Toxoplasmosis is an infection caused by the parasite Toxoplasma gondii. On average, it is estimated that 20% to 40% of the population in North America is infected – that infection rate is even higher in other parts of the world.
This single-celled parasite is capable of living in a wide range of birds and mammals, but only produces eggs in the lining of the intestines of cats. In humans it usually causes no symptoms. However, once infected, the infection remains for life.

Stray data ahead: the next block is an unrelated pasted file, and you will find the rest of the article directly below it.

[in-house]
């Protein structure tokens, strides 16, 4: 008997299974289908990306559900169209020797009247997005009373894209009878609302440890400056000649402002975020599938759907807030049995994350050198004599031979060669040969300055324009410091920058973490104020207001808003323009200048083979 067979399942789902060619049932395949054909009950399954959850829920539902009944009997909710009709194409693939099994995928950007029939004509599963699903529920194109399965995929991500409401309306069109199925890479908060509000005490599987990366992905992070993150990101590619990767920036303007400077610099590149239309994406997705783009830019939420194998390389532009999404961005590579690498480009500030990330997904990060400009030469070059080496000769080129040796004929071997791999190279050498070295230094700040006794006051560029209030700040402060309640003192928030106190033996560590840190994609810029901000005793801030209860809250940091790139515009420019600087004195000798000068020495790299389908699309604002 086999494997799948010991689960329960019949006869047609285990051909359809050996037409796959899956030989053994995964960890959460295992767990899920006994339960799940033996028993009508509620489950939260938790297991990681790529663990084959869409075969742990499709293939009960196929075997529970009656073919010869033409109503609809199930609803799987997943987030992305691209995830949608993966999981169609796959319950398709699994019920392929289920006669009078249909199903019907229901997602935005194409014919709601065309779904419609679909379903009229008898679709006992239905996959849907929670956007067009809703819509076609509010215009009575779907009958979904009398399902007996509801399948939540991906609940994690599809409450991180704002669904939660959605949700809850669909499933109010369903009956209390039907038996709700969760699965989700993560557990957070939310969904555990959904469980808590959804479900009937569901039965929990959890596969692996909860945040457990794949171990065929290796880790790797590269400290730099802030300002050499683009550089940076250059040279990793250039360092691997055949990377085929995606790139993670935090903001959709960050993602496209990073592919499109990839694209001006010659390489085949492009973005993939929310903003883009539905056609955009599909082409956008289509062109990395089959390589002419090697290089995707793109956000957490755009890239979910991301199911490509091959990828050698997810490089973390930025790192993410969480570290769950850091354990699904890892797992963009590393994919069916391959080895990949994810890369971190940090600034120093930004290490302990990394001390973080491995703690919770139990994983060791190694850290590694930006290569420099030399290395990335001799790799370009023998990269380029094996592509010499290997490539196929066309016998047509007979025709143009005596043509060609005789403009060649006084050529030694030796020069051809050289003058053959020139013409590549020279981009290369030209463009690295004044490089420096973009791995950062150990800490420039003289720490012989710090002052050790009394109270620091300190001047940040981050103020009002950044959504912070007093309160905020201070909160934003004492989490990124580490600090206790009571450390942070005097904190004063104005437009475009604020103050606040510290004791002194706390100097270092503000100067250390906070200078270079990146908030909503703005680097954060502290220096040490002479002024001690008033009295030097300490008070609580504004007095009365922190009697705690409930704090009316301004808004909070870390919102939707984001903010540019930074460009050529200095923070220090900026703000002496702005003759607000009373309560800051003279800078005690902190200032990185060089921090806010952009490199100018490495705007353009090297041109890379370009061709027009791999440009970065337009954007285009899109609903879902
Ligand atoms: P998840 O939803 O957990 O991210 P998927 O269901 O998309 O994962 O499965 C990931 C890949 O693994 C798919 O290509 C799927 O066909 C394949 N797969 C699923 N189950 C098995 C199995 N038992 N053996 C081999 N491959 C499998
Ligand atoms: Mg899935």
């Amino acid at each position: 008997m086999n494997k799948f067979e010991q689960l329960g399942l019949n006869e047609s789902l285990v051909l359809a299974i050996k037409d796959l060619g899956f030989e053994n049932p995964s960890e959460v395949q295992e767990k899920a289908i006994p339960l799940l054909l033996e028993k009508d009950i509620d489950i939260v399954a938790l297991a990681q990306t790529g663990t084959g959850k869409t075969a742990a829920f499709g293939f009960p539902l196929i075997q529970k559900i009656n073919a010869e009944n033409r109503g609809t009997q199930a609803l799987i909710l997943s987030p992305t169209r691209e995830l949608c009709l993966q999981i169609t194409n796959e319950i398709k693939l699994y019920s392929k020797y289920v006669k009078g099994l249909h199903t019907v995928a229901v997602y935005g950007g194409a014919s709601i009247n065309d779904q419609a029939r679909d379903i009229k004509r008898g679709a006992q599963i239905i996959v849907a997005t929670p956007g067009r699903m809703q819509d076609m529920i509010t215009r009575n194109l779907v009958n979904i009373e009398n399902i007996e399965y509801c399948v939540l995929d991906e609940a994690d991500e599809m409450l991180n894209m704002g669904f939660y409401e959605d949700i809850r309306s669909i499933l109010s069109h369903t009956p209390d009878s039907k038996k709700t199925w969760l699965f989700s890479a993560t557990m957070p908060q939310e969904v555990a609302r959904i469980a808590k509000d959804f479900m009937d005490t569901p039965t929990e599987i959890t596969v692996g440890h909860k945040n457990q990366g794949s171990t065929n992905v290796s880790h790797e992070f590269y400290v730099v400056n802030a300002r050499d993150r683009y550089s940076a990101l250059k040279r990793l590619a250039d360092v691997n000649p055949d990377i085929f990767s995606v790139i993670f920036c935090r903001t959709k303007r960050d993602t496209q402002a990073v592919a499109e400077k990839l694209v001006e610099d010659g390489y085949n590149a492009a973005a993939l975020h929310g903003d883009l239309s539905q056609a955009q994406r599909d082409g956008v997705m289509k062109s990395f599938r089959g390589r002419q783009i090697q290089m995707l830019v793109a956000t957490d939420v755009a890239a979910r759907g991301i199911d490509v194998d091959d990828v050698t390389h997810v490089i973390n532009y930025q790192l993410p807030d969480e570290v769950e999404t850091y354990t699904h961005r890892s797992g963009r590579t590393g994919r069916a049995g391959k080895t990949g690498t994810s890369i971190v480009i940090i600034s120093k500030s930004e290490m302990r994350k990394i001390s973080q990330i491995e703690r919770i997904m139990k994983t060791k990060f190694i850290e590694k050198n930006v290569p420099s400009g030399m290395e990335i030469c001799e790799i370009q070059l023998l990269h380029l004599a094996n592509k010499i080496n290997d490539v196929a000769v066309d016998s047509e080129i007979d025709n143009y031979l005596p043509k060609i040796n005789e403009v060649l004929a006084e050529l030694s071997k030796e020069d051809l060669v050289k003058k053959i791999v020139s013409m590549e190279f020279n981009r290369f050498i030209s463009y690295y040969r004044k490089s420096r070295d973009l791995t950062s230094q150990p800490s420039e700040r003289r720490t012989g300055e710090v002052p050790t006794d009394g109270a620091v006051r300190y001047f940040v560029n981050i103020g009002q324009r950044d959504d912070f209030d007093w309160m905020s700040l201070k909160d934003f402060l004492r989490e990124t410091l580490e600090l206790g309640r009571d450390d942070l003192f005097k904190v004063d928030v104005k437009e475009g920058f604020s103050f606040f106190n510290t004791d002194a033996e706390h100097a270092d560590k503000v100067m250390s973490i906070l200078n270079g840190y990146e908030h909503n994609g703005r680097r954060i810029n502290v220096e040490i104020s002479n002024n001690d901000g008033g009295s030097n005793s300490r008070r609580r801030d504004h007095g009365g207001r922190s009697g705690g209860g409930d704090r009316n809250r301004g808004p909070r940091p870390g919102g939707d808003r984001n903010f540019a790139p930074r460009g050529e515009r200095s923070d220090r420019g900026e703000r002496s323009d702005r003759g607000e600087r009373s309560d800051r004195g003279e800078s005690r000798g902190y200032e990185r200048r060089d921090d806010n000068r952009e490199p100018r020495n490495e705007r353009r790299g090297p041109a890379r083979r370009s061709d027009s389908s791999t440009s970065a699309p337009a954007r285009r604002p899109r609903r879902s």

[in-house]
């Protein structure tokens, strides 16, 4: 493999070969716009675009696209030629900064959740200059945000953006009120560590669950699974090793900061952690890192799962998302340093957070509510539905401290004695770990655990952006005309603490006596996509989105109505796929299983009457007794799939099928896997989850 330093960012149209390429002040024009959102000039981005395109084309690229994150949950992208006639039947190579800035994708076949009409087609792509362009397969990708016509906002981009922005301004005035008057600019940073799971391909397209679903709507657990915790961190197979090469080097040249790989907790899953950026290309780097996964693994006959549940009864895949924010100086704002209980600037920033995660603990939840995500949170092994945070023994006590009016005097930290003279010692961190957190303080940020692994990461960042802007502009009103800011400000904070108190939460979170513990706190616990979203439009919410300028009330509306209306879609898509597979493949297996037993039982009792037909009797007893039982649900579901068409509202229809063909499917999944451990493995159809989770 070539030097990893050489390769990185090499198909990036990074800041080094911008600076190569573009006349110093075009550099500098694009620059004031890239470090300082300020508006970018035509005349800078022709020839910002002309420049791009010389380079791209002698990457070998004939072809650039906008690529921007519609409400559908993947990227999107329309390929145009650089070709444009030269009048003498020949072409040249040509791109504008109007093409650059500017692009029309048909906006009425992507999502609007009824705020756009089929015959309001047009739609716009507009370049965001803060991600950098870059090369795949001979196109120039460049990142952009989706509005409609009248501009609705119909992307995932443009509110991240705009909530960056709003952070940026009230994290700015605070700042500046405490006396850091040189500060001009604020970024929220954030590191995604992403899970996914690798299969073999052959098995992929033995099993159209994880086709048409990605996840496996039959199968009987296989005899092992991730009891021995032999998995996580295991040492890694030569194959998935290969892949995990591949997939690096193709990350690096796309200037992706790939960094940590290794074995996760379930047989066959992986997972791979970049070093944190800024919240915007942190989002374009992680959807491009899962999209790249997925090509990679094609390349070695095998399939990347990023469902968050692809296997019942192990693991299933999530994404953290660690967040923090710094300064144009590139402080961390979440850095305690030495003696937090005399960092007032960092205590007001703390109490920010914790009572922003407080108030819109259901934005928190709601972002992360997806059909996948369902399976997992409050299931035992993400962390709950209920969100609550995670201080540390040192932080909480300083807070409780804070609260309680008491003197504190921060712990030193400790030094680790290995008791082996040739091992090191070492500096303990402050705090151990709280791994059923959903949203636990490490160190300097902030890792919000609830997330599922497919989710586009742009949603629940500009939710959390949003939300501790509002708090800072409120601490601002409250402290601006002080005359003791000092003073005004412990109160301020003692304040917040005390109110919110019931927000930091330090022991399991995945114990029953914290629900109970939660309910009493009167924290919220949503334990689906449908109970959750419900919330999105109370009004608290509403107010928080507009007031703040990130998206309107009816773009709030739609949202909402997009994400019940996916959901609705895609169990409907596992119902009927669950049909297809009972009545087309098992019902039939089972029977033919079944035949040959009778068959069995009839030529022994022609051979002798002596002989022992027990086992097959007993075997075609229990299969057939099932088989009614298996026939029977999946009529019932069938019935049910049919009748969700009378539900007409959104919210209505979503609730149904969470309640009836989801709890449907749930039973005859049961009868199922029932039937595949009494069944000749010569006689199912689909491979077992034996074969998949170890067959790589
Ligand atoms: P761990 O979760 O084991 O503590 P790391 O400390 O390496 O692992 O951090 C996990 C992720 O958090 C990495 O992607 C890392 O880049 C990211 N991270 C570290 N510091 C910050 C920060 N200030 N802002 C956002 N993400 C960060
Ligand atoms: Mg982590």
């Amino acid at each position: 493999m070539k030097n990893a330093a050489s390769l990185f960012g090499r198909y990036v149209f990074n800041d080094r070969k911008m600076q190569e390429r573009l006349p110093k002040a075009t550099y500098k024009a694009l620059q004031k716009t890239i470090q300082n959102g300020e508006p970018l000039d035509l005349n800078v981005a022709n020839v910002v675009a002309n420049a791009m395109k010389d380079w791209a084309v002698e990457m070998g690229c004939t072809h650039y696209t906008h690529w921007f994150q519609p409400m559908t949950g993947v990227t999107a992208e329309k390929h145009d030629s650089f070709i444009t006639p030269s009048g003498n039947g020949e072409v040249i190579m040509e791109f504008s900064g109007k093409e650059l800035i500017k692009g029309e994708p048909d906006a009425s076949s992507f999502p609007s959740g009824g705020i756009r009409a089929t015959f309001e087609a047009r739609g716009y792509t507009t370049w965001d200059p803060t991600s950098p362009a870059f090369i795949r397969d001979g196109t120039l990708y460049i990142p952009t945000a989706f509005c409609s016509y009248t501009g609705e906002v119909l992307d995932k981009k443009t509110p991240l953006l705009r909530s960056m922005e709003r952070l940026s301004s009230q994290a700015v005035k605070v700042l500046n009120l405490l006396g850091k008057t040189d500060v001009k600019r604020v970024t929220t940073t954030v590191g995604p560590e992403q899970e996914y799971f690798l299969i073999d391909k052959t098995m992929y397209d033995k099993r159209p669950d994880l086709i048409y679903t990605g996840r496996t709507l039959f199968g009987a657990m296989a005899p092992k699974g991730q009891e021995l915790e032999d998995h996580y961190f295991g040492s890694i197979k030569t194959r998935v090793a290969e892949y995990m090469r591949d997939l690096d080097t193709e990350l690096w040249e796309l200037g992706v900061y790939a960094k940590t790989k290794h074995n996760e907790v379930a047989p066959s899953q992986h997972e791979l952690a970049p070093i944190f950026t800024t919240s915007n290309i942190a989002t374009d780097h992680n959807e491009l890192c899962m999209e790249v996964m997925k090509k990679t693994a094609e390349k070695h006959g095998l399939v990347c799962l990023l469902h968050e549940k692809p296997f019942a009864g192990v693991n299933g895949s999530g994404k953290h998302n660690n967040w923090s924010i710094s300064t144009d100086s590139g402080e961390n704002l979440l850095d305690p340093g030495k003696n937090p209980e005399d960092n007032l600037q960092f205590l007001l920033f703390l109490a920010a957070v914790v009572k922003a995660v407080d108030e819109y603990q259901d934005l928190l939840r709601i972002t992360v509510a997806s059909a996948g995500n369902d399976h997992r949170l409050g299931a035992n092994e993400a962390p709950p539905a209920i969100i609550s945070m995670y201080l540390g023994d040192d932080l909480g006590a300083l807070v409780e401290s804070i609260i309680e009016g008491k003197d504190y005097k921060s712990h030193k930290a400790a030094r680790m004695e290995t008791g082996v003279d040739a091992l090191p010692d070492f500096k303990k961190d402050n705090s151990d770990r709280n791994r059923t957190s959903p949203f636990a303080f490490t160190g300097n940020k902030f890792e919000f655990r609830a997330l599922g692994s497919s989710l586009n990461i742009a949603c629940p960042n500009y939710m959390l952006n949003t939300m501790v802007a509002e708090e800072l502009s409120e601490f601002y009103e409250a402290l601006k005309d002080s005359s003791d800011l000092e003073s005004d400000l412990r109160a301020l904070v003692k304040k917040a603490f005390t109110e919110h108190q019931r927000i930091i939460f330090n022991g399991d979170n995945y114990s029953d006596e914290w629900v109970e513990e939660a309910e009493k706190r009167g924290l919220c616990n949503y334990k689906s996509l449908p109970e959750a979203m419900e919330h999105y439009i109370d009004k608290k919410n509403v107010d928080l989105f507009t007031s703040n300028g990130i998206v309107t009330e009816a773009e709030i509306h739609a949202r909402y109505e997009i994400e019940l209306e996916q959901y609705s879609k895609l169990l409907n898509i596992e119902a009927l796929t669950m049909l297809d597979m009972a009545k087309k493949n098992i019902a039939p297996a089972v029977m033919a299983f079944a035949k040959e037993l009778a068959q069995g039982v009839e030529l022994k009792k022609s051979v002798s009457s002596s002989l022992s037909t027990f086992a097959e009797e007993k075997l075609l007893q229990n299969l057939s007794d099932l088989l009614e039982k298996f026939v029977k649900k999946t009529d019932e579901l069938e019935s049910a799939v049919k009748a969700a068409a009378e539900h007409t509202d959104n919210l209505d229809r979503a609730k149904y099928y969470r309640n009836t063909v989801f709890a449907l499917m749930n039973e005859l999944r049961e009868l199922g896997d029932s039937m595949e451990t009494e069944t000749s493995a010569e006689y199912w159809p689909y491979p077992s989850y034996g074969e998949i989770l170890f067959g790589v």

Toxoplasmosis usually lies dormant, but occasionally it reactivates to cause disease. Usually this happens when some other disease weakens the immune system. Toxoplasmosis is considered an opportunistic infection, one that shouldn't harm healthy people but can be very serious if your immune defenses are down (e.g., people with AIDS or cancer, or who are taking medications that suppress the immune system). It also threatens the fetus if an expectant mother is infected during pregnancy.